READY?

[Above photo: The Room 6 Crew: (L to R) Charles, Joyce, Millie, Linly, and me. ]

10 June 2018

I missed a week again! I am racing around, tying up the many loose ends. I returned this afternoon from Cape Town (8 hours in planes and airports), where I visited my sister (89yo this summer), her daughter, Deirdre, and Jacob, D.’s 11yo son. My sister, Nan, had an episode of confusion and weakness recently and was hospitalized for a few days. It seems her serum sodium level was very low, which will certainly cause the above symptoms, but is completely reversible with water restriction. She is back to where she was when I visited them in October. Deirdre is amazing, with many sophisticated and ambitious projects to improve S. Africa’s oceanographic capabilities and Jacob is a whiz. They are clearly thriving in Cape Town in a way that would be difficult in the much more expensive arena of Bethesda from whence they came. Jacob is a Scout (always coed in S Africa), plays cricket and soccer, excels in school, won a nationwide contest in his age group for robotics, does Tai Kwando, can solve very complex Rubix cubes in a jiffy {with effort and luck I can solve one face of the very basic cube!), is learning Afrikaans, and has lots of friends and is a great guy.  Their house has a swimming pool, is a block from a park and 2 blocks from Jacob’s school, and has  a convenient guest house on the property. To cope with the drought in Cape Town, they installed, underground, two large tanks to collect rainwater off the roof along with a system to manage it. They also are very close, but out of earshot, to a major train station. Just goes to show—-some important principle which escapes me at this minute!

I head for DC in 3 days to visit family in Williamsburg and then to the PDO (pre-departure orientation) for the Fulbright.  It is doing strange things to me to feel so rootless. I said goodbye to the Cape Towners, knowing I won’t see them for 1 ½ or 2 years. Linda will join me for some of it but, basically, I’ll be on my own, meeting new people for my social needs and interests, and working in a novel terrain, although in a field I know quite well. It is just such a dramatic change from being part of a couple, a nuclear family, an extended family, a network of close friends and colleagues, etc. for most of my adult life. Part of me dreads it, fearing I’ll be too lonely and lose my bearings, part of me looks forward to it with excitement and a sense of adventure. My sister asked, “Why are you doing this?” I replied, “Because it seems exciting to me and possibly of value to others.” I think she was asking why I was leaving the familiar, including family, behind. (Of course, she moved to Africa with her daughter and grandson a few years ago, as I pointed out to her!) A difficulty at my (or her) age, especially, is that the likelihood of it being the last time we meet is somewhat increased. That saddens me but it isn’t a reason to desist what is interesting and exciting to any of us.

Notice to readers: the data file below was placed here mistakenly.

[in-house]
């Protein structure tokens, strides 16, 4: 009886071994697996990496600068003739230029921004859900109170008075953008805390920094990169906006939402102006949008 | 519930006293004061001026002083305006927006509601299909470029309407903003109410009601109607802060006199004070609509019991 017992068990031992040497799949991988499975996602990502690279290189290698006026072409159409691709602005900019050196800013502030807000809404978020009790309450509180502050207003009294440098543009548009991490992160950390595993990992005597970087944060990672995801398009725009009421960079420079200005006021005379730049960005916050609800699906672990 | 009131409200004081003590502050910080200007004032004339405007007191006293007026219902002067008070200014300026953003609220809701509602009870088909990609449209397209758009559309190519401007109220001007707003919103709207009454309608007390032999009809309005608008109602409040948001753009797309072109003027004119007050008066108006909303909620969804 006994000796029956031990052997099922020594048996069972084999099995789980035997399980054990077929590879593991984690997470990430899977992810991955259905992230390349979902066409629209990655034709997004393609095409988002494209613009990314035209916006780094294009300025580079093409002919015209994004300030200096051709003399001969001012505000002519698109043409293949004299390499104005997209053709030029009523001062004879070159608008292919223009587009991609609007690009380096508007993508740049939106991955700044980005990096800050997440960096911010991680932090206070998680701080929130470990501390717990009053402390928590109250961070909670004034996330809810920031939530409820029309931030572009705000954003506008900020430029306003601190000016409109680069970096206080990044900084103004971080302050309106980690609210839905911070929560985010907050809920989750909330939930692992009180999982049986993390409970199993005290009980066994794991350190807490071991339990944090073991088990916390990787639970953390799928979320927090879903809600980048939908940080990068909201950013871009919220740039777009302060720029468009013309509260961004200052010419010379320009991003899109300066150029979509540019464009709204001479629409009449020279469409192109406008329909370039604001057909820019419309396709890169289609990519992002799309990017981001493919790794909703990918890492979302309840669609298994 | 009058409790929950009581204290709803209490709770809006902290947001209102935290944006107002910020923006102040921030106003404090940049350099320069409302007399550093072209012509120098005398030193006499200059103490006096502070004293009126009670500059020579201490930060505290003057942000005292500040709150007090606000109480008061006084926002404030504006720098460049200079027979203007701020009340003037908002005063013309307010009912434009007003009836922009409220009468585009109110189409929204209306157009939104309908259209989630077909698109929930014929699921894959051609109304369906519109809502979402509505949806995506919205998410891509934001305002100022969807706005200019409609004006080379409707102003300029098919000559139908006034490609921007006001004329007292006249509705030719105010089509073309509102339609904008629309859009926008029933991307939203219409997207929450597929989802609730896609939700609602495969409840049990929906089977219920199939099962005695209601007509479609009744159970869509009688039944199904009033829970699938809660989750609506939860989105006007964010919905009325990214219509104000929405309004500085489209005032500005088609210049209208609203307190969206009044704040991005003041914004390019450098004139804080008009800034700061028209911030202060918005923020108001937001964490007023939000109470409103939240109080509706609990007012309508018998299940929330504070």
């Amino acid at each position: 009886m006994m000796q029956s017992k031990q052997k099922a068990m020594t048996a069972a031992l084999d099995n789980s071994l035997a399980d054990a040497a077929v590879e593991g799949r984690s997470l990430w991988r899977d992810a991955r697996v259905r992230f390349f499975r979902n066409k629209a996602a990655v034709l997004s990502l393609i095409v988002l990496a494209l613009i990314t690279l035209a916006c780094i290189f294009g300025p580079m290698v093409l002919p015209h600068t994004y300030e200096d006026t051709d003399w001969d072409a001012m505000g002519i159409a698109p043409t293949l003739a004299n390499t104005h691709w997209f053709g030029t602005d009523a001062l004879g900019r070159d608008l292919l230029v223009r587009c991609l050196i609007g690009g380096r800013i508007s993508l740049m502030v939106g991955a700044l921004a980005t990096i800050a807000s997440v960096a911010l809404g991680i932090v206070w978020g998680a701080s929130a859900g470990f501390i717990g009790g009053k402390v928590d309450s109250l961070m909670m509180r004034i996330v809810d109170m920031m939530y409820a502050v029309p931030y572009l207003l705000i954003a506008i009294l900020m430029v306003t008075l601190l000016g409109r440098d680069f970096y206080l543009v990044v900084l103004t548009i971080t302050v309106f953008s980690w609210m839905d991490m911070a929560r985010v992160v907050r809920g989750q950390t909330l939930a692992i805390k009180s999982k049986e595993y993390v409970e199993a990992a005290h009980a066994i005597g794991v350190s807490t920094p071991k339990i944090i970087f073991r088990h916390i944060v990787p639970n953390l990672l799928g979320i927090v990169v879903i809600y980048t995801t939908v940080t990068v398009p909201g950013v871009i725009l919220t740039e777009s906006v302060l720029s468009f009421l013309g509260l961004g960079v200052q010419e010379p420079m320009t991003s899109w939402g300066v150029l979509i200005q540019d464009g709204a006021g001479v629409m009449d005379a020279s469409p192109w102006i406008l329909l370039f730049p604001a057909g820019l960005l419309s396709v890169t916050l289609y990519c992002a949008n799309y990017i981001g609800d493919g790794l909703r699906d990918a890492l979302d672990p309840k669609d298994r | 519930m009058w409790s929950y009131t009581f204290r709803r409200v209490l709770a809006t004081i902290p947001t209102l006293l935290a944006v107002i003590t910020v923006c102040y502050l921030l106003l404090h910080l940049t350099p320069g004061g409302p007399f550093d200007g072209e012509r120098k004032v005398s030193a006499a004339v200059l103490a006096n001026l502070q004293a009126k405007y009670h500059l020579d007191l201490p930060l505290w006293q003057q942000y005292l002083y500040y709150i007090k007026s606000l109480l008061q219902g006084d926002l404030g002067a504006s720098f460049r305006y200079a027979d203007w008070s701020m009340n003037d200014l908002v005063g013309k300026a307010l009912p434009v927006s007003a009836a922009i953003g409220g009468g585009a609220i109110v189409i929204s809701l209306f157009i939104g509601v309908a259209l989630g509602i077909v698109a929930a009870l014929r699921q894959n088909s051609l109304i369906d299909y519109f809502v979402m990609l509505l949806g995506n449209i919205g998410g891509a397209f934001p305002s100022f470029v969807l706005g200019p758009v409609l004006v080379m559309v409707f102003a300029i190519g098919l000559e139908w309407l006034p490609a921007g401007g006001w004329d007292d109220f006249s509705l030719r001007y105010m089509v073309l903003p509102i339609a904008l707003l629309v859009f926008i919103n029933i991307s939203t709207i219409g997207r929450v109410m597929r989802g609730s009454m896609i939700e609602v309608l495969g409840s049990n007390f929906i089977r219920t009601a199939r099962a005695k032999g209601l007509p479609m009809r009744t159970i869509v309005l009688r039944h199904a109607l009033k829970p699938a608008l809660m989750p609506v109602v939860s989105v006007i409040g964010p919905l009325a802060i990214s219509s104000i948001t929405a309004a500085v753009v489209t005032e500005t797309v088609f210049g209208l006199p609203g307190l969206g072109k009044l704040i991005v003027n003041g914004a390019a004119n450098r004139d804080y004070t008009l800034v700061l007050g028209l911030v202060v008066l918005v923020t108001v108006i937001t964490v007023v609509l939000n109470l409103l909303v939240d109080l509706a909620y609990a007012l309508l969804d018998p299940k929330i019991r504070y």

There was a Farewell party for Stefan last week at Bombay Palace, including the Clinic Nurses, the Clinic Clerk, the Mental Health Users and Carers Volunteer, the Registrars, the three graduated Malawian psychiatrists, members of the department, some prominent researchers in Mental Health, and others. It was very sweet and it wasn’t until the giving of gifts that I realized it was for me, as well. We got new chitenjes, and modelled them for the crowd. This has been an incredible experience for me and Stefan has been a huge part of it. We’ve been together in the trenches and if we’ve irritated each other at times, overall we’ve developed a friendship borne of joint struggle and shortages and too many complex and ill patients. The evening was sweet and the food excellent Indian. At the end the organizer ran out of Kwatcha, so Stefan and I ponied up the difference. Then those of us with cars took the others home. My charge lived in a tiny village outside of the town proper, down a long, very rough dirt track. At night it was a bit dicey, as there are no streetlights. It does bring home, again, how low the pay is for healthcare (and most government) workers in Malawi and how modestly they must live.

Catherine, our guard, asked me for 65 cents for minibus fare for her and her eldest daughter, Ruth, whom she said had malaria and was very sick. This was Wednesday evening. She was going to take her to the hospital in the morning. I sent her home from work and made her promise to take her daughter to the hospital that evening. The next morning, as I was preparing to head to the airport (for CT), Catherine came by on her way to visit her daughter who had been admitted to hospital the previous evening. She must have been pretty ill and I’m glad to have pressed for it.

Linda just returned from the US where she’s been for 2 weeks and from E. London, S. Africa where she went with two Malawian colleagues to visit a model midwifery ward. The long and short of it is that they were treated very well, accomplished what she wanted and then some (activating the other faculty about pushing forward the model midwifery ward for Queens), and was very taken with the level of knowledge, organization, and graciousness of her hosts and the quality of the facility. If they come to visit Queens, they will have a shock, given the rats, the lack of sheets, food, staff, etc. for patients, and pretty much everything else. This is a poor, poor country.

I’m wearing out and have left a lot of the past 2 weeks out but need to sleep. I’ll attempt to be more assiduous with my postings—I know, promises, promises. I suppose I’ll get a new domain name for the Burma letter.

 

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